|21 Nov 2017 05:10 PM
The Mercedes-Benz 722.6 (or NAG1 for Neue Automatikgetriebe 1) transmission is an electronically controlled gearbox mated to a lock-up clutch equipped torque converter. It first appeared in the mid-90s and has been in use on Mercedes-Benz passenger cars and vans ever since. Its’ variants also found their way into Jaguar, Porsche and Chrysler/Jeep/Dodge cars. Some of the transmission variants can handle up to 900 Nm of torque ex-works.
I have managed to gather the following technical information for the variant 722.611 (W5A330) which is rated at 330 Nm of input torque:
1st Gear 3.93
2nd Gear 2.41
3rd Gear 1.49
4th Gear 1.00
5th Gear 0.83
Reverse Gear 1 -3.10
Reverse Gear 2 -1.90
The transmission bears a 13-pin electrical connector with which it is controlled. The wires are 0.8 mm in diameter (20 gauge). Pin 5 on the connector is not used, so there are 12 live contacts.
Early transmissions also had and extra output speed sensor (4-pin connector, 3 pins live) which was feeding the signal through a ballast to the Transmission Control Unit.
Signals provided by the transmission
2 RPM sensors (namely n2 and n3). They seem not to be measuring input / output speed directly. They rather measure internal transmission rotating components speed. They are both measuring on 60-teeth patters and they seem to be of hall-effect type sensors (the are internally wired with 3 wires). Sensor n2 provides its’ output to pin 3 whilst sensor n3 provides its’ output to pin 1. They are both grounded via pin 12 and are supplied with current via pin 7.
Oil temperature sensor (namely b1). It is a temperature dependent resistor connected to pins 4 (signal) and 12 (ground). It is connected in line with the starter lockout contact switch (see below). Temperature information is thus only available when the selector is not in ‘P’ or ‘N’. Sensor calibration data is available.
Starter Lockout Contact (namely s1). It is a switch which is connected in line with the temperature sensor. It is open (i.e. no current flows) when the selector lever is in ‘P’ or ‘N’ and closes in all other selector lever positions.
Output Speed Sensor (namely B49). Separate from the 13-pin connector. No further information available yet.
Actuators on the transmission
The transmission has 6 solenoid valves which control its’ hydraulic circuits.
Modulating pressure control solenoid valve (namely y1). Seems to be PWM controlled. It is connected to pin 6 (which is the common supply for all solenoids) and pin 2 (ground). It is controlled via pin 2.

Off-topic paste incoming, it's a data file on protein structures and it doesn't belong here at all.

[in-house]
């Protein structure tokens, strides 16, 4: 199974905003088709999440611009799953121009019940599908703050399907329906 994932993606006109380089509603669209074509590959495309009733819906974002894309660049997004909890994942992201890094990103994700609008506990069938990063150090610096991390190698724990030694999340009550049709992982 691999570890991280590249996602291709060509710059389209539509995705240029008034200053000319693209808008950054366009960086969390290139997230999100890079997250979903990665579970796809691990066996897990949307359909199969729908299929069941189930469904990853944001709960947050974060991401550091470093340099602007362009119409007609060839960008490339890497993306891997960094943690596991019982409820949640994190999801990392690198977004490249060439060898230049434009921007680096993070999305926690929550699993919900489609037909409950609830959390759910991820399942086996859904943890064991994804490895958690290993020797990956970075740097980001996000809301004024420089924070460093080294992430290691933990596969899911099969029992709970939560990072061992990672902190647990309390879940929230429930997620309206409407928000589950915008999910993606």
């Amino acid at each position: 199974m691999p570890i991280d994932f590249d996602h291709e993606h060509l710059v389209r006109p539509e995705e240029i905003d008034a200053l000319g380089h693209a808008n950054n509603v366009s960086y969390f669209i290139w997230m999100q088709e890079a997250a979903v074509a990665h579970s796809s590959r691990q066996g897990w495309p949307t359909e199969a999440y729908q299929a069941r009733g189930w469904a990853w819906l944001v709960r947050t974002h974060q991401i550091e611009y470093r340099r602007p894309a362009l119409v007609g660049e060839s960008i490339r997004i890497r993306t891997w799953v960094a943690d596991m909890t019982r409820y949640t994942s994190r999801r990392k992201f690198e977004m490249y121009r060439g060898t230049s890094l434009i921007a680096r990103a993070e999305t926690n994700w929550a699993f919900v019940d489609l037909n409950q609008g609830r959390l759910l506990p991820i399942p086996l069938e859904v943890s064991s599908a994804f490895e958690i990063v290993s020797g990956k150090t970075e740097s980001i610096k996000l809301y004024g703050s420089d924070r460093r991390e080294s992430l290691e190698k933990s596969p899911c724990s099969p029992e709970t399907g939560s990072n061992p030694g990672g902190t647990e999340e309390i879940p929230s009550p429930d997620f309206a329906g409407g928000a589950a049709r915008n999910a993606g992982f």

Shift pressure control solenoid valve (namely y2). Seems to be PWM controlled. It is connected to pin 6 (supply) and pin 10 (ground). It is controlled via pin 10.
1-2 and 4-5 shift solenoid valve (namely y3). Seems to be on/off controlled. It is connected to pin 6 (supply) and pin 13 (ground). It is controlled via pin 13.
3-4 shift solenoid valve (namely y4). Seems to be on/off controlled. It is connected to pin 6 (supply) and pin 11 (ground). It is controlled via pin 11.
2-3 shift solenoid valve (namely y5). Seems to be on/off controlled. It is connected to pin 6 (supply) and pin 8 (ground). It is controlled via pin 8.
Torque converter lockup PWM solenoid valve (namely y6). It is PWM controlled. It is connected to pin 6 (supply) and pin 9 (ground). It is controlled via pin 9.
Latest models are equipped with a touch-shift selector lever (P-R-N-D and ‘+’ & ‘-‘) with mechanical linkage for P-R-N-D and which provides signals via CAN bus for upshift/downshift.
Earlier models (like the first ML-Class) equipped with the 722.6 transmission were fitted with a voltage coded selector lever (P-R-N-D-4-3-2-1) with mechanical linkage for P-R-N-D and voltage output via a Gear Recognition Switch. No further information yet.
I am planning to do a logging/analysis of the actual electrical signals between the transmission and the transmission control unit in the next couple of weeks.
I will post the results here as soon as they are available.
From my point of view there are is a fundamental difference with the other transmissions currently supported by MegaShift. The difference lies in the presence of two pressure controlling solenoids instead of one.